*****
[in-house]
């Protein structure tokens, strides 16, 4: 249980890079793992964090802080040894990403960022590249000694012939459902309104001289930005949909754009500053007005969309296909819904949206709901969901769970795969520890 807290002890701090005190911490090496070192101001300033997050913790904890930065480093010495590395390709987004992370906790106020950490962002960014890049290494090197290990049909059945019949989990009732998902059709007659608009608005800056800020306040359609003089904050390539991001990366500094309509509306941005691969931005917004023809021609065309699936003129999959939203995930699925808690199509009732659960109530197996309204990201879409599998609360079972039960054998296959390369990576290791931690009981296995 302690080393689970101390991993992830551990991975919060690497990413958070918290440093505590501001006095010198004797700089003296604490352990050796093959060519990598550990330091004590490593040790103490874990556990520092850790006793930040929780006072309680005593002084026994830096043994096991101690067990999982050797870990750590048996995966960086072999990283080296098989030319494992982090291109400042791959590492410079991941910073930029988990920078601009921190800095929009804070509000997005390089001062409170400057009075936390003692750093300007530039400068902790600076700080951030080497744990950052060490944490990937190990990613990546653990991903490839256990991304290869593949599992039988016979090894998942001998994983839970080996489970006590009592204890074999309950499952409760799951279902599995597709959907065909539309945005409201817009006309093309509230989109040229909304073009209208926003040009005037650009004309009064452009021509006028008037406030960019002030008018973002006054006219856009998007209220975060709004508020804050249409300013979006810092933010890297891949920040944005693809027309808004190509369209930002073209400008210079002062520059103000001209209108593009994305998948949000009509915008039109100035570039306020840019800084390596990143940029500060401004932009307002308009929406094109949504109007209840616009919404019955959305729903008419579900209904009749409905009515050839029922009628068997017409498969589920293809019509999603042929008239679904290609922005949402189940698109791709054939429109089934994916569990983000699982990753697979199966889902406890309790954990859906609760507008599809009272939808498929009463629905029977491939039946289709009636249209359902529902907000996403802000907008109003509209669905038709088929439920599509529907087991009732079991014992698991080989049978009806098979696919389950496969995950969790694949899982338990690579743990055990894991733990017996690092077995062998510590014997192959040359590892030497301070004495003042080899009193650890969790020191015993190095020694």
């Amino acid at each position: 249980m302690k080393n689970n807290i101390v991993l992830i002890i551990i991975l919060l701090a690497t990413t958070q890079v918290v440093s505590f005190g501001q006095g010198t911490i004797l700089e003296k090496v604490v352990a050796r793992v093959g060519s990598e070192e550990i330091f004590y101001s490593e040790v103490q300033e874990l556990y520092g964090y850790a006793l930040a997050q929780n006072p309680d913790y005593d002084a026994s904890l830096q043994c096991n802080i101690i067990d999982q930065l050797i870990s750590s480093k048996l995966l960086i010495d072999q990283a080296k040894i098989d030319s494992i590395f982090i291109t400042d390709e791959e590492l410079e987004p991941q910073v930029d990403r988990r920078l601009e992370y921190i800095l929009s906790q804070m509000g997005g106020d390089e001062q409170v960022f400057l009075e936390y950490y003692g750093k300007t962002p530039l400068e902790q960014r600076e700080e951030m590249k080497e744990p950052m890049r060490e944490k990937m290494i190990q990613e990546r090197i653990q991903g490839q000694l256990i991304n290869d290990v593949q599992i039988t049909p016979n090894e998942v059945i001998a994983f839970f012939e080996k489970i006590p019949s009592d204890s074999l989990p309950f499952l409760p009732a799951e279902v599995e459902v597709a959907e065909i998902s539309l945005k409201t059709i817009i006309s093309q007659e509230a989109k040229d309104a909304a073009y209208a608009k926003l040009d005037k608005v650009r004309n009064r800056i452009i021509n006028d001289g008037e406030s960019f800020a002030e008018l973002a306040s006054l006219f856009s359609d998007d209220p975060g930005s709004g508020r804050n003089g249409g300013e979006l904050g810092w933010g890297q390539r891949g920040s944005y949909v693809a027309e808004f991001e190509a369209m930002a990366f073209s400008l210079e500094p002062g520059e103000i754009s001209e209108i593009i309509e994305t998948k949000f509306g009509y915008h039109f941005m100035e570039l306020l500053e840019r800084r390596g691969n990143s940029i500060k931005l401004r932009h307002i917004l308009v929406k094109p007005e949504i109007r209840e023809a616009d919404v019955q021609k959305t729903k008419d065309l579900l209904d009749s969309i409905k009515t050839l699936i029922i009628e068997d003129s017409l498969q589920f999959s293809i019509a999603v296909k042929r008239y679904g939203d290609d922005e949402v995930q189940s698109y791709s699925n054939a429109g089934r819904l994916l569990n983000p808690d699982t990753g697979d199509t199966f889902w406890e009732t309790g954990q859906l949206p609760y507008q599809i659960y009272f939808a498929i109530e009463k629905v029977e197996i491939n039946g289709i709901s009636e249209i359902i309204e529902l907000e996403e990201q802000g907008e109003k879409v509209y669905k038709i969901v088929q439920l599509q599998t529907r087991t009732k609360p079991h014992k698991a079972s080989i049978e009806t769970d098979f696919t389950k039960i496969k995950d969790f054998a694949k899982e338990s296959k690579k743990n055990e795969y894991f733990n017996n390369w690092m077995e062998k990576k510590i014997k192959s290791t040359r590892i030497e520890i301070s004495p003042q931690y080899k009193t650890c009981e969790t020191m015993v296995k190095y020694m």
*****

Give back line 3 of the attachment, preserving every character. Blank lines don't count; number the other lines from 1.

């Amino acid at each position: 249980m302690k080393n689970n807290i101390v991993l992830i002890i551990i991975l919060l701090a690497t990413t958070q890079v918290v440093s505590f005190g501001q006095g010198t911490i004797l700089e003296k090496v604490v352990a050796r793992v093959g060519s990598e070192e550990i330091f004590y101001s490593e040790v103490q300033e874990l556990y520092g964090y850790a006793l930040a997050q929780n006072p309680d913790y005593d002084a026994s904890l830096q043994c096991n802080i101690i067990d999982q930065l050797i870990s750590s480093k048996l995966l960086i010495d072999q990283a080296k040894i098989d030319s494992i590395f982090i291109t400042d390709e791959e590492l410079e987004p991941q910073v930029d990403r988990r920078l601009e992370y921190i800095l929009s906790q804070m509000g997005g106020d390089e001062q409170v960022f400057l009075e936390y950490y003692g750093k300007t962002p530039l400068e902790q960014r600076e700080e951030m590249k080497e744990p950052m890049r060490e944490k990937m290494i190990q990613e990546r090197i653990q991903g490839q000694l256990i991304n290869d290990v593949q599992i039988t049909p016979n090894e998942v059945i001998a994983f839970f012939e080996k489970i006590p019949s009592d204890s074999l989990p309950f499952l409760p009732a799951e279902v599995e459902v597709a959907e065909i998902s539309l945005k409201t059709i817009i006309s093309q007659e509230a989109k040229d309104a909304a073009y209208a608009k926003l040009d005037k608005v650009r004309n009064r800056i452009i021509n006028d001289g008037e406030s960019f800020a002030e008018l973002a306040s006054l006219f856009s359609d998007d209220p975060g930005s709004g508020r804050n003089g249409g300013e979006l904050g810092w933010g890297q390539r891949g920040s944005y949909v693809a027309e808004f991001e190509a369209m930002a990366f073209s400008l210079e500094p002062g520059e103000i754009s001209e209108i593009i309509e994305t998948k949000f509306g009509y915008h039109f941005m100035e570039l306020l500053e840019r800084r390596g691969n990143s940029i500060k931005l401004r932009h307002i917004l308009v929406k094109p007005e949504i109007r209840e023809a616009d919404v019955q021609k959305t729903k008419d065309l579900l209904d009749s969309i409905k009515t050839l699936i029922i009628e068997d003129s017409l498969q589920f999959s293809i019509a999603v296909k042929r008239y679904g939203d290609d922005e949402v995930q189940s698109y791709s699925n054939a429109g089934r819904l994916l569990n983000p808690d699982t990753g697979d199509t199966f889902w406890e009732t309790g954990q859906l949206p609760y507008q599809i659960y009272f939808a498929i109530e009463k629905v029977e197996i491939n039946g289709i709901s009636e249209i359902i309204e529902l907000e996403e990201q802000g907008e109003k879409v509209y669905k038709i969901v088929q439920l599509q599998t529907r087991t009732k609360p079991h014992k698991a079972s080989i049978e009806t769970d098979f696919t389950k039960i496969k995950d969790f054998a694949k899982e338990s296959k690579k743990n055990e795969y894991f733990n017996n390369w690092m077995e062998k990576k510590i014997k192959s290791t040359r590892i030497e520890i301070s004495p003042q931690y080899k009193t650890c009981e969790t020191m015993v296995k190095y020694m």